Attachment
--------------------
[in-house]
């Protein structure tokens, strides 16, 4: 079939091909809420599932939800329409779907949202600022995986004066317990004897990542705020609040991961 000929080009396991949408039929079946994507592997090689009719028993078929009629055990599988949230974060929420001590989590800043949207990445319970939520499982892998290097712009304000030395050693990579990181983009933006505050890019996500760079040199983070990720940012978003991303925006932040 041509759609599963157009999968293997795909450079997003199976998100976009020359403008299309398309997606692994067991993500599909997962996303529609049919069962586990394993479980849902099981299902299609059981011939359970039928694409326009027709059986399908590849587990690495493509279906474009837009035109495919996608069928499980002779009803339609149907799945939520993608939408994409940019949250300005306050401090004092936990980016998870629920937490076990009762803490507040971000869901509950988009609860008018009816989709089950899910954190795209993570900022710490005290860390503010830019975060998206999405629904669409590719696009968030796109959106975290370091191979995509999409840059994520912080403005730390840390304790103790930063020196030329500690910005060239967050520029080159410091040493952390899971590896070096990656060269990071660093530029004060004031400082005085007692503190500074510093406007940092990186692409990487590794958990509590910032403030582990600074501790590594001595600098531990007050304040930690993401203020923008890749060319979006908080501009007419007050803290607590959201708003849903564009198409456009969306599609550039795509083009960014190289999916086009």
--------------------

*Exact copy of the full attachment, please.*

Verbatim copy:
[in-house]
């Protein structure tokens, strides 16, 4: 079939091909809420599932939800329409779907949202600022995986004066317990004897990542705020609040991961 000929080009396991949408039929079946994507592997090689009719028993078929009629055990599988949230974060929420001590989590800043949207990445319970939520499982892998290097712009304000030395050693990579990181983009933006505050890019996500760079040199983070990720940012978003991303925006932040 041509759609599963157009999968293997795909450079997003199976998100976009020359403008299309398309997606692994067991993500599909997962996303529609049919069962586990394993479980849902099981299902299609059981011939359970039928694409326009027709059986399908590849587990690495493509279906474009837009035109495919996608069928499980002779009803339609149907799945939520993608939408994409940019949250300005306050401090004092936990980016998870629920937490076990009762803490507040971000869901509950988009609860008018009816989709089950899910954190795209993570900022710490005290860390503010830019975060998206999405629904669409590719696009968030796109959106975290370091191979995509999409840059994520912080403005730390840390304790103790930063020196030329500690910005060239967050520029080159410091040493952390899971590896070096990656060269990071660093530029004060004031400082005085007692503190500074510093406007940092990186692409990487590794958990509590910032403030582990600074501790590594001595600098531990007050304040930690993401203020923008890749060319979006908080501009007419007050803290607590959201708003849903564009198409456009969306599609550039795509083009960014190289999916086009």